Dividing his study into themes rather than individual works, Buckeye describes Quin’s writing as a "rupture of middle class pieties" and a "catalog of sexual practices", reflecting a typically Sixties interest in psychoanalysis and sexology, but springing from her traumatic childhood. Buckeye’s biography is quite deterministic: "death was always near", he writes, in a life punctuated by silence, notably at an ICA reading where Quin wouldn’t say a word, which Alan Burns said was her usual approach, and then after her breakdown left her unable to speak for some time. The only constant, Buckeye emphasises, was writing.
 
Berg remains Quin’s best known novel, having been filmed as Killing Dad in 1989. Combining the influence of Virginia Woolf with the nouveau roman authors, particularly Nathalie Sarraute, Berg was her most plotted work, and the one which deviated the most from her own life. Quin was dissatisfied with Berg, believing it too conventional – a disappointment often felt by her post-war Modernist contemporaries about their own output. However, Berg remains most critically acclaimed for its imaginative take on the alienated male, lost within Brighton’s tawdry seaside-resort culture, and for its dark humour. Berg turns Freud’s Oedipus complex into high farce: Berg has a relationship with his father’s mistress, and, after disguising himself as a woman, is nearly raped by the patriarch. It's a narrative that Buckeye summarises as "surreal, always interior, associative, fragmentary", often leaving the reader to determine what is real, and what happens only in the protagonist’s mind. He is most interested in its ending, where Berg is asked to settle for a normal, middle class home life, and is as horrified by this as the deaths he witnesses throughout, but Buckeye writes relatively little on Berg, perhaps taking Quin’s assessment at face value.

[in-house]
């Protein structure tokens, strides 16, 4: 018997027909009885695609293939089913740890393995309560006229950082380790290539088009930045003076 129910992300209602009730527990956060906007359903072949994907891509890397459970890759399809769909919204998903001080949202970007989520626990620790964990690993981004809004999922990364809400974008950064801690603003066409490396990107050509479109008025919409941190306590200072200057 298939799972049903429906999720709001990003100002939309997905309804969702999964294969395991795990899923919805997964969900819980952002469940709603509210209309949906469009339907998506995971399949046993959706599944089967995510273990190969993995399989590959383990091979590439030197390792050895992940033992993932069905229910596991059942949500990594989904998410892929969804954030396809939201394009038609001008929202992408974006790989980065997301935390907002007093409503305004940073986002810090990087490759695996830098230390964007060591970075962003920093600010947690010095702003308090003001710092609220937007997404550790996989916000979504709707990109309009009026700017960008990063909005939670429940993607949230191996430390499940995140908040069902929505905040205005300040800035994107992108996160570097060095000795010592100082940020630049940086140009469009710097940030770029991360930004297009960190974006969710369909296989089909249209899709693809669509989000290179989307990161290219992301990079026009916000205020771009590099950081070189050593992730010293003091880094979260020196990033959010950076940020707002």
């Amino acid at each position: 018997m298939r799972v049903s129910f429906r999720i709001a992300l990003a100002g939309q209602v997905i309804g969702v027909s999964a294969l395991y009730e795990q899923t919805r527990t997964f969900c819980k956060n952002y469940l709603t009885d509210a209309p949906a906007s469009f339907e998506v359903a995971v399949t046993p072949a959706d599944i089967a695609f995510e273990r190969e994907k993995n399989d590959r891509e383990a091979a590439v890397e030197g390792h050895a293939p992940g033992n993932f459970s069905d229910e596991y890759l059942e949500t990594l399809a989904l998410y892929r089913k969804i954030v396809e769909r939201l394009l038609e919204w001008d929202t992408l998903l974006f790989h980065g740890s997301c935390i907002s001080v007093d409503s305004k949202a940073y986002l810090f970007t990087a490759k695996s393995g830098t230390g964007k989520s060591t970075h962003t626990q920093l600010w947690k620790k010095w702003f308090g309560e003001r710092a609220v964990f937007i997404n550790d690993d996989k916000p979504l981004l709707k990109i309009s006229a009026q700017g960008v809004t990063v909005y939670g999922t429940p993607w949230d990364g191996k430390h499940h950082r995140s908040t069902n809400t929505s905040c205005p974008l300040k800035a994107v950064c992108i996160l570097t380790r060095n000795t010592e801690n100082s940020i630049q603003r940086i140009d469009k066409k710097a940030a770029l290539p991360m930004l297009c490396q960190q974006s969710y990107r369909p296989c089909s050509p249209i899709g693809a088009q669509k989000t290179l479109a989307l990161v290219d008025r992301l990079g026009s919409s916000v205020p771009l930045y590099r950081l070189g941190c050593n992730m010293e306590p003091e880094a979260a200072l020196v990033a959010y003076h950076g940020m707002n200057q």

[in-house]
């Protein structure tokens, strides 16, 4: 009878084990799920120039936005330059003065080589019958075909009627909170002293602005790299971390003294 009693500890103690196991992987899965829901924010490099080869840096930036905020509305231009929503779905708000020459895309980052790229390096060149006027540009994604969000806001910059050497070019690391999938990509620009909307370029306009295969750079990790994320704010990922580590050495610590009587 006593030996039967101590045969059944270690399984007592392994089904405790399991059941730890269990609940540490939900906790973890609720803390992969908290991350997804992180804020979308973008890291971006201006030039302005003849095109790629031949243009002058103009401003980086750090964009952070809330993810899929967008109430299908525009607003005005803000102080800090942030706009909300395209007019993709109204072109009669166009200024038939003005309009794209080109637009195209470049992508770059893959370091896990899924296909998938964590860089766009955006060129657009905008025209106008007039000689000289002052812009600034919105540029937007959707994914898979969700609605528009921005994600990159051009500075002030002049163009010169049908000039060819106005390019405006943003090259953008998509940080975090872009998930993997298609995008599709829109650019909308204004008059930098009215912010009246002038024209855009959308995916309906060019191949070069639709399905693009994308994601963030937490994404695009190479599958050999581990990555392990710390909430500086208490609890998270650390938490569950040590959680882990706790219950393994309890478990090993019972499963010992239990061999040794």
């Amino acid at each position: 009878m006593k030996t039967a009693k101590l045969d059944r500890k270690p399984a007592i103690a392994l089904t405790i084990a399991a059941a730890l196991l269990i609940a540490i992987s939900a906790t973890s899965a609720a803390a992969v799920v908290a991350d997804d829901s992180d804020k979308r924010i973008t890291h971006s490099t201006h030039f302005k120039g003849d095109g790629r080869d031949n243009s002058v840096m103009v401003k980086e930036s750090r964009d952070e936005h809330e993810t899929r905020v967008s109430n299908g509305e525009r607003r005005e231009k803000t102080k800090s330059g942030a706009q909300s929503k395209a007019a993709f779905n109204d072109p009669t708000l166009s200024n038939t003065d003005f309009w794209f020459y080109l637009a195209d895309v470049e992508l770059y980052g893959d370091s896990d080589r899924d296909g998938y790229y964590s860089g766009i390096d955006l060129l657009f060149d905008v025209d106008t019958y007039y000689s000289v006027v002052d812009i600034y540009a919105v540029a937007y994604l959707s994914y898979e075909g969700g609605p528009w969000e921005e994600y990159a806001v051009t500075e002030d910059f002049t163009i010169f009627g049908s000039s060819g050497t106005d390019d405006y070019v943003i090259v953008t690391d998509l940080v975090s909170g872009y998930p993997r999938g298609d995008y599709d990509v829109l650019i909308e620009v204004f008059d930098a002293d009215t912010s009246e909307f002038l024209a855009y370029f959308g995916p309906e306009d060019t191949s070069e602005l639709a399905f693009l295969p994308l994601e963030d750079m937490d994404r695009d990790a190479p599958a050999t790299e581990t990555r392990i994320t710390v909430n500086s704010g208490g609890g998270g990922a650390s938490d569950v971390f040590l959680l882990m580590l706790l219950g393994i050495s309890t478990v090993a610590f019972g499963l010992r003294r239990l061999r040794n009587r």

Triangulated relationships were Quin’s major theme. This was stripped to its essentials in Three, which opens with the death of a young woman, known as "S". Leonard and Ruth, a middle-class couple, reflect on the time S spent at their summer house, and how they both became romantically attached to her, shifting between their bitter arguments and the diaries, tapes and films that S left. Buckeye devotes more time to Three, striking his most successful balance between biography and criticism: praising the way that Quin "turns the lamp away from S and onto those who question her", he shows how Quin used both the form and content of her writing to jolt her readers out of complacency, whether it be through the absurd twists of Berg or the subtle, sad, stream-of-consciousness of Three.